The money visitors spend to park their cars at Borderland State Park could be used to make visits to the park more enjoyable.
Under a proposed state Senate bill, the parking revenue would be returned to Borderland for much needed improvements to the land and century-old mansion.
The original intent of the $2 fee was to maintain Borderland. But the $300,000 collected since 2010 has vanished into the state’s general fund.
Meanwhile, the Borderland mansion falls into disrepair and ranger staff has been reduced to a skeleton crew.
“Unfortunately, the park is falling apart,” Easton historical commission Chairman Melanie Deware told selectmen last week.
Flanking the towns of Easton and Sharon, Borderland was created in the early 1900s by artist Blanche Ames and her botanist husband Oakes Ames.
The state purchased the three-story stone mansionand land in 1971 and converted it into a park.
The estate remains one of the most historically significant parcels of publicly owned land in the state. It is listed on the National Register of Historic Places and contains acres of walking and horseback riding trails and fishing and canoeing.
Sponsored by state Sen. Brian Joyce, D-Milton, the legislation would preserve the park and the historical artifacts and artwork in the mansion by funneling money directly into a new Borderland State Park Trust Fund.
The bill is supported by Easton selectmen, the Easton historical commission and the Borderland Advisory Council.
“We must help preserve this historical gem. Its ponds, fields, stone walls, and pathways reflect a long history of agricultural and industrial use. Without constant maintenance, the fields would return to forests and the ponds would become marshes and swamps,” Joyce testified before a Committee on Joint Revenue statehouse hearing on March 8. “This bill would give back, and protecting the Commonwealth’s rich history.”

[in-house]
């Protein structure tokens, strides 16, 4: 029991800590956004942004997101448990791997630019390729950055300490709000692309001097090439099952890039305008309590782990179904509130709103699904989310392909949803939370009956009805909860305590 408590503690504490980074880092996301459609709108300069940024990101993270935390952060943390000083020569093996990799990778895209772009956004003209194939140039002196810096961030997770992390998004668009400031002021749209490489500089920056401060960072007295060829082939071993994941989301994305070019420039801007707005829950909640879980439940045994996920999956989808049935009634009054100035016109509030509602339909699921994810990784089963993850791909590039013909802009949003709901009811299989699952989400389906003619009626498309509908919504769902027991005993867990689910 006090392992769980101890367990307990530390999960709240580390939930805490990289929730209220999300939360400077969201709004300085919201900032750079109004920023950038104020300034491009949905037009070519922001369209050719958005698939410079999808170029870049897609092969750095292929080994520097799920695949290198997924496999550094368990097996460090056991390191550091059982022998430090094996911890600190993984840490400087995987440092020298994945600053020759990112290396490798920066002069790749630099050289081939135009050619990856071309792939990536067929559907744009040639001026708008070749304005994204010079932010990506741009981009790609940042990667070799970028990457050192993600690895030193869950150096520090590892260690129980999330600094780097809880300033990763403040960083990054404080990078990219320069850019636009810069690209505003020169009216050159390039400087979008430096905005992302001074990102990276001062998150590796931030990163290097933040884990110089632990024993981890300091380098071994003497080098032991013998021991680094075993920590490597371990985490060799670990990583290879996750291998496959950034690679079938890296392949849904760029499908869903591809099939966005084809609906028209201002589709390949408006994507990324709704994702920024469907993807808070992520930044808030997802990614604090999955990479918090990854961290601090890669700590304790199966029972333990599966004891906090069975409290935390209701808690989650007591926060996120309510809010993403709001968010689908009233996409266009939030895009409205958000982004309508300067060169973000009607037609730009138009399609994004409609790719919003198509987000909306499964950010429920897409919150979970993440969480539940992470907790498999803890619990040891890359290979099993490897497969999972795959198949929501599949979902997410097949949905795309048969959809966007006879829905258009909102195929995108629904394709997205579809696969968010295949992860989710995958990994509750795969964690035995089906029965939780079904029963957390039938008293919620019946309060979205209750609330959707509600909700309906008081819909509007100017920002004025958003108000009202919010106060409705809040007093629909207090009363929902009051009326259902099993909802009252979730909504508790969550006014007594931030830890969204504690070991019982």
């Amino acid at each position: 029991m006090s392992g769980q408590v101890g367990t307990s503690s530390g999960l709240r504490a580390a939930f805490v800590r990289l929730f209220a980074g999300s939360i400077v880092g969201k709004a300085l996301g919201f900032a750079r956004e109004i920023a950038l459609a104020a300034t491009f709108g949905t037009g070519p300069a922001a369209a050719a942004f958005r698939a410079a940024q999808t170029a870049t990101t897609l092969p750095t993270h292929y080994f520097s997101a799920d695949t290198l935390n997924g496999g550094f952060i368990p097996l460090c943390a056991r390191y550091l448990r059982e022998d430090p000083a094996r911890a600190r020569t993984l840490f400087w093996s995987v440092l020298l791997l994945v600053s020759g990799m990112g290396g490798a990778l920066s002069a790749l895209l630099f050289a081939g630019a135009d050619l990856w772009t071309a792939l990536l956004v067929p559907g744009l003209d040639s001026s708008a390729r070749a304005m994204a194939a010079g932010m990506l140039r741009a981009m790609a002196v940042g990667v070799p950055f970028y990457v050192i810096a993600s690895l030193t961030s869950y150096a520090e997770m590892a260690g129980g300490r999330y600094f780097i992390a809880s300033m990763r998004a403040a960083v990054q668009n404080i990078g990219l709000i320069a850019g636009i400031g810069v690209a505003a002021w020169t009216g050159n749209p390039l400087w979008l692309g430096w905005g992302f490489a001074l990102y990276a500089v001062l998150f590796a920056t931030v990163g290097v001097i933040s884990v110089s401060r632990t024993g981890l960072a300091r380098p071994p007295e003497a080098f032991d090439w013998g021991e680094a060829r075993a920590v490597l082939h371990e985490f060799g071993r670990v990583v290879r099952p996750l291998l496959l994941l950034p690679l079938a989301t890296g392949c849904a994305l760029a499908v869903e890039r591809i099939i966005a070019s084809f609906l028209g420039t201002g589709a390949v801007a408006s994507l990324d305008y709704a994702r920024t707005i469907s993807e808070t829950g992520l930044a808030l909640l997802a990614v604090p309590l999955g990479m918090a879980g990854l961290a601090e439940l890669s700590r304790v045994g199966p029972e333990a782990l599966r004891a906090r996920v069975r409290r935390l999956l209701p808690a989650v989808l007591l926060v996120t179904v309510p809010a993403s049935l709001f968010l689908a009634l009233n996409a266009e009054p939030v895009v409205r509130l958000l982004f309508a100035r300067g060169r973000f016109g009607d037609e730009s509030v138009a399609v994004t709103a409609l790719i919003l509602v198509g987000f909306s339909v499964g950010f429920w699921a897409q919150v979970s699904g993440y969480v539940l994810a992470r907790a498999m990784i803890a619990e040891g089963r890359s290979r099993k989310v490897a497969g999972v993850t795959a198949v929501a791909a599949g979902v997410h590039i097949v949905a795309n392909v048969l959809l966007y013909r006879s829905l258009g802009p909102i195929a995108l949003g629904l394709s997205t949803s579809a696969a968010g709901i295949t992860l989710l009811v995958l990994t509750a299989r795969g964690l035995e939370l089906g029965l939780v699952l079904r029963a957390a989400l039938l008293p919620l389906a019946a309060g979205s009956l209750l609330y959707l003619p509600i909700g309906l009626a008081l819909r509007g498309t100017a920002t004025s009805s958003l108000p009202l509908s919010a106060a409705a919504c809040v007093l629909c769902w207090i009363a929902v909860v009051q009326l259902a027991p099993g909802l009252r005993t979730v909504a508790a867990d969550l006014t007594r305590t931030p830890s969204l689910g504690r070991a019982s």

Selectmen Chairman Colleen Corona said Joyce cited, as a precedent for the bill, Blue Hills where cell tower fees have been used to maintain the park’s museum.
In a letter to selectmen, John Ventresco, vice-chairman of the Easton historical commission, said it was appropriate the money generated through parking fees stay at Borderland State Park..
“There is a great financial need not only to maintain the park’s present condition but to preserve and prevent further deterioration of this unique and irreplaceable building and its land. Many of the problems that exist today are longstanding and have worsened by the lack of action, prevented by the deficiency of fund,” he said.